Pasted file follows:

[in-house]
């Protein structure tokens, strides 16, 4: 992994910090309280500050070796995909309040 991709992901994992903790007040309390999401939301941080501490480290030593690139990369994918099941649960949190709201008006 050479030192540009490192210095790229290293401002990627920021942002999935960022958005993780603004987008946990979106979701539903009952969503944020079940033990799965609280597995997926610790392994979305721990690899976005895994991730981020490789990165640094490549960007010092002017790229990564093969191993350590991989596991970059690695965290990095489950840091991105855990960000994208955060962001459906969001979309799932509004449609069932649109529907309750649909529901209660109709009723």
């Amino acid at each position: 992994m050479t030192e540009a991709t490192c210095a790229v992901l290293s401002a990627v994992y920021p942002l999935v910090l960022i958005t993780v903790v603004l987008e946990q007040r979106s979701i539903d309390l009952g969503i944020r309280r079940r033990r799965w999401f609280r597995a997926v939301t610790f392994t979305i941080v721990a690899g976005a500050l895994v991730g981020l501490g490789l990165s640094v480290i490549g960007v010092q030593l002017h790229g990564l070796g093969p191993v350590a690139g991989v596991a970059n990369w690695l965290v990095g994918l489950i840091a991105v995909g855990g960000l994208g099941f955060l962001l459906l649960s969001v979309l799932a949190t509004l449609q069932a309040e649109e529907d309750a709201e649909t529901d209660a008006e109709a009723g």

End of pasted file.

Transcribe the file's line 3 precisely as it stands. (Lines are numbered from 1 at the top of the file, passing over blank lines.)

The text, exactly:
């Amino acid at each position: 992994m050479t030192e540009a991709t490192c210095a790229v992901l290293s401002a990627v994992y920021p942002l999935v910090l960022i958005t993780v903790v603004l987008e946990q007040r979106s979701i539903d309390l009952g969503i944020r309280r079940r033990r799965w999401f609280r597995a997926v939301t610790f392994t979305i941080v721990a690899g976005a500050l895994v991730g981020l501490g490789l990165s640094v480290i490549g960007v010092q030593l002017h790229g990564l070796g093969p191993v350590a690139g991989v596991a970059n990369w690695l965290v990095g994918l489950i840091a991105v995909g855990g960000l994208g099941f955060l962001l459906l649960s969001v979309l799932a949190t509004l449609q069932a309040e649109e529907d309750a709201e649909t529901d209660a008006e109709a009723g």